Congrats if you made it this far because this is actually where the review starts. But good news: with all this context, that’s actually 60% written already. This console is, at its core, a rehash of what they already did in 2020 but with improvements… but it actually isn’t. Basically, what you’re getting here is the latest Retroid buttons and analog sticks as well as analog triggers, a better screen and just enough processing power to do mid to low range GameCube and PS2 with a lot of headroom for 2D (filters and hard gpu syncs baybeeee), and a big fat smooch from the loving person that boxed it.

I found the ABXY buttons, analog sticks, and L&R triggers to be absolutely sublime.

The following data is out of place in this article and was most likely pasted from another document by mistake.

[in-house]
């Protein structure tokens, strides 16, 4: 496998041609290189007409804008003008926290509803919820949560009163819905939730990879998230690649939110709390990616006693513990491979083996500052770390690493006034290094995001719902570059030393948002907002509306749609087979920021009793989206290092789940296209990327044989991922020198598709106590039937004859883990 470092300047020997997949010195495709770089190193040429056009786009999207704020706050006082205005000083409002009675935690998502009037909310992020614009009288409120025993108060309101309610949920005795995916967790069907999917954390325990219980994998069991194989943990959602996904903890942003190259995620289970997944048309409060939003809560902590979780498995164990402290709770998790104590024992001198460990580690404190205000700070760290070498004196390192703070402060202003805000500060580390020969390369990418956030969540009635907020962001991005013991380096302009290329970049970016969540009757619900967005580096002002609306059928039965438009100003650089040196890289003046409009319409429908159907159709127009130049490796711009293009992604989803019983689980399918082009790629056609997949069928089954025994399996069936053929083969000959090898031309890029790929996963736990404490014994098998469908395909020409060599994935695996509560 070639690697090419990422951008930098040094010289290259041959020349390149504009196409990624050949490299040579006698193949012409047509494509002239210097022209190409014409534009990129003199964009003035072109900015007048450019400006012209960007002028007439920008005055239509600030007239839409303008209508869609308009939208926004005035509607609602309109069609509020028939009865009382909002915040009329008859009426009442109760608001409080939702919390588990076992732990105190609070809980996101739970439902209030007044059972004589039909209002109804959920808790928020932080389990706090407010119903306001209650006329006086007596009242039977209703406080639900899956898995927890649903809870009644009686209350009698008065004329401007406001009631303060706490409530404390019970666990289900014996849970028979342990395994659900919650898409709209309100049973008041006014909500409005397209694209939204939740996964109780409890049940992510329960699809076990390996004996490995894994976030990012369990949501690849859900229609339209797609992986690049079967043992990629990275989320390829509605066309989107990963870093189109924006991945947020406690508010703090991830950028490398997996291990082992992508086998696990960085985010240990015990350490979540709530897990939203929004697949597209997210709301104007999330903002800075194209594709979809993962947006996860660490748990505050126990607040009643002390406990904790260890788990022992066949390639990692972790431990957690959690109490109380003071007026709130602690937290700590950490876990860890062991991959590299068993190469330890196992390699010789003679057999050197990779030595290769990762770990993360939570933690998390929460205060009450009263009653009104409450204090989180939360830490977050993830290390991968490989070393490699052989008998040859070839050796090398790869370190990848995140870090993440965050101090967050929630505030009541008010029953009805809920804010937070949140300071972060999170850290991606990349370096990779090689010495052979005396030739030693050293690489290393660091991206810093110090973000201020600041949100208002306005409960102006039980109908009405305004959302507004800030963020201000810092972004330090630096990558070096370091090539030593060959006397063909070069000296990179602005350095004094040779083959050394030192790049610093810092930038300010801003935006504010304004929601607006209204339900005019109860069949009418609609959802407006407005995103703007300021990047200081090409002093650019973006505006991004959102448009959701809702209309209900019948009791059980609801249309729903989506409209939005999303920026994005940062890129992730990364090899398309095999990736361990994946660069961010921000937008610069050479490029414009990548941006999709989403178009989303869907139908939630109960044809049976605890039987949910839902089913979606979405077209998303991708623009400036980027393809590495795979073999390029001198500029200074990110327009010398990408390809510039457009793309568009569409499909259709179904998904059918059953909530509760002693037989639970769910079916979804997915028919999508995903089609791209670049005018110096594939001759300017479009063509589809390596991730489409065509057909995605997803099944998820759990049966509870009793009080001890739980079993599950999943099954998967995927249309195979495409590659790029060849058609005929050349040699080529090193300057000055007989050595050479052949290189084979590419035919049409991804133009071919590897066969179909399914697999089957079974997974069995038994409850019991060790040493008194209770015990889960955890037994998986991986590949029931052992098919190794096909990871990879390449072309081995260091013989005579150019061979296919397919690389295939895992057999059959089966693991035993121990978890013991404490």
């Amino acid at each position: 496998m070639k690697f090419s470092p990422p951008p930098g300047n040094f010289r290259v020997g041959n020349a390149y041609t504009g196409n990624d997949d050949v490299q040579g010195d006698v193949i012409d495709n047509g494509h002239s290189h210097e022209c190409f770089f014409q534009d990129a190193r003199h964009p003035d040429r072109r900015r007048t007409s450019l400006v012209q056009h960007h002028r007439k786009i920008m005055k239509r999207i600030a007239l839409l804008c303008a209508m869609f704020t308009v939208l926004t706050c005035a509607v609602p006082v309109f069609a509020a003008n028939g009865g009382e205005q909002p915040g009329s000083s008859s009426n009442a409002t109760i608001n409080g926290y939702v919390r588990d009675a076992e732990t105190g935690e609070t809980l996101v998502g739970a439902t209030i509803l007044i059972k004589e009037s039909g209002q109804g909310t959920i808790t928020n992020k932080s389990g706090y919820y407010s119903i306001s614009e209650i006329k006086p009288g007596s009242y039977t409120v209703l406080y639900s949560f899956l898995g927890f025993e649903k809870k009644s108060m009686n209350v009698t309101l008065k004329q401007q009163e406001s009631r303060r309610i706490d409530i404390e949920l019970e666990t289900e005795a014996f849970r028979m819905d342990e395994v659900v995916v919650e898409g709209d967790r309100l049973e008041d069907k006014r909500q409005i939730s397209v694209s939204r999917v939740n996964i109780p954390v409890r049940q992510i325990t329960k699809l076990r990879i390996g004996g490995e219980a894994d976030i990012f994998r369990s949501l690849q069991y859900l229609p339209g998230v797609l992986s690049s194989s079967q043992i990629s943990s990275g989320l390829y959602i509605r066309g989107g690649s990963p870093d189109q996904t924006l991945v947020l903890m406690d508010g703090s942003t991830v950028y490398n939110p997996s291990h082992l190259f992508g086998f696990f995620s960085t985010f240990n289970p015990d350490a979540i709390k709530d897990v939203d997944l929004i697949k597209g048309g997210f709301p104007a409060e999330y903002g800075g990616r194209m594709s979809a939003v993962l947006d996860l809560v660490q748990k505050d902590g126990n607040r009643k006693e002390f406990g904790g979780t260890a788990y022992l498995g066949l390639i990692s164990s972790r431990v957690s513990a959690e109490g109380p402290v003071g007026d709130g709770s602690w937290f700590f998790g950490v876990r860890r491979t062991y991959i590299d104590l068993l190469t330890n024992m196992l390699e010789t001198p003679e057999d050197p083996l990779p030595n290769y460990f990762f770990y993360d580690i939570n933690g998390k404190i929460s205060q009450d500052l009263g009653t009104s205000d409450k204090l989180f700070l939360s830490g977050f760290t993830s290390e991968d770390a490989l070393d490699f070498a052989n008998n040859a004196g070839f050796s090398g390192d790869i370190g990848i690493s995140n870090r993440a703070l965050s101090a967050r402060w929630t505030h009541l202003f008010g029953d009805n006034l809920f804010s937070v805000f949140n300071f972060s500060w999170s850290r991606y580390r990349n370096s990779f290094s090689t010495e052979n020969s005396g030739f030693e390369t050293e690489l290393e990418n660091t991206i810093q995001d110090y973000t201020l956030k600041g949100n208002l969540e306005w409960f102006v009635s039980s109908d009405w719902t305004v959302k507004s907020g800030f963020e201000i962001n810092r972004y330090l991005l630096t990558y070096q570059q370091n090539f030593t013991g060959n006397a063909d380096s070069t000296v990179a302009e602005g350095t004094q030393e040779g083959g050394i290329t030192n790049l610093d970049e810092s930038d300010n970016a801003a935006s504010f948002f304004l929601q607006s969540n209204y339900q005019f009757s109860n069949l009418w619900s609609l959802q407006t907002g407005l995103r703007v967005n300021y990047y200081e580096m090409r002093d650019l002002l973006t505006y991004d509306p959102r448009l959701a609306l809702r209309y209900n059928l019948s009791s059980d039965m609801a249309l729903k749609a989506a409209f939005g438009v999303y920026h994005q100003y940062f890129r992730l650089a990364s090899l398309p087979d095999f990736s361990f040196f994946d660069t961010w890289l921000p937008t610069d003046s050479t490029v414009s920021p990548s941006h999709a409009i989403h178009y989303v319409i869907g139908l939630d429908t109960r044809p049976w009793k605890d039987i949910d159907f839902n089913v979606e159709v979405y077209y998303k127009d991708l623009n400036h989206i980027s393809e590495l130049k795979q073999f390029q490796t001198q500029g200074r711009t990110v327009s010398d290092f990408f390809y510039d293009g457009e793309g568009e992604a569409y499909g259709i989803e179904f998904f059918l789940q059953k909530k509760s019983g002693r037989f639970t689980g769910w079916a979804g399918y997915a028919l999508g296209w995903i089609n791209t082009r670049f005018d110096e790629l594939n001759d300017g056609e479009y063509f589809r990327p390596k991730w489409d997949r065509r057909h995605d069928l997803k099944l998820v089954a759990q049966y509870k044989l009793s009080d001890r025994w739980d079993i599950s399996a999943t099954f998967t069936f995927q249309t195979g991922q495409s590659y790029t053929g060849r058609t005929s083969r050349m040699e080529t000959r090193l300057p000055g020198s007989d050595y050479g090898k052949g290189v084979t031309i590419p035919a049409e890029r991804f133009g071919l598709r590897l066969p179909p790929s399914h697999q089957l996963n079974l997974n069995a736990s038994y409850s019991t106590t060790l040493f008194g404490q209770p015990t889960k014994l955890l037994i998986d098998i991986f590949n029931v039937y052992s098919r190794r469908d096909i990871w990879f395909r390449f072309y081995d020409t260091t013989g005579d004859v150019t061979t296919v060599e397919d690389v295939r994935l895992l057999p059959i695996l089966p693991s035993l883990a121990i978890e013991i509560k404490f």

To start with the ABXY, I was led to believe that they were using the same rubber membranes and buttons as the RP2 Plus, which were very stiff, but oh my, was I wrong. The actuation force of these buttons is about half of the RP2 Plus and pretty comparable to the likes of Anbernic. A slight downside is that they are a little noisy, kind of like an Xbox One controller. If you don’t mind the noise, they are very satisfying to use. My fiancée unfortunately does not like the noise.

The L&R triggers aren’t really that special, which in this case is good because we know that they were good on the RP Flip. I’ve taken apart Retroid devices before and I personally find that they assemble their shoulder buttons with care and padding to assure that it won’t break over time and so that the click is satisfying.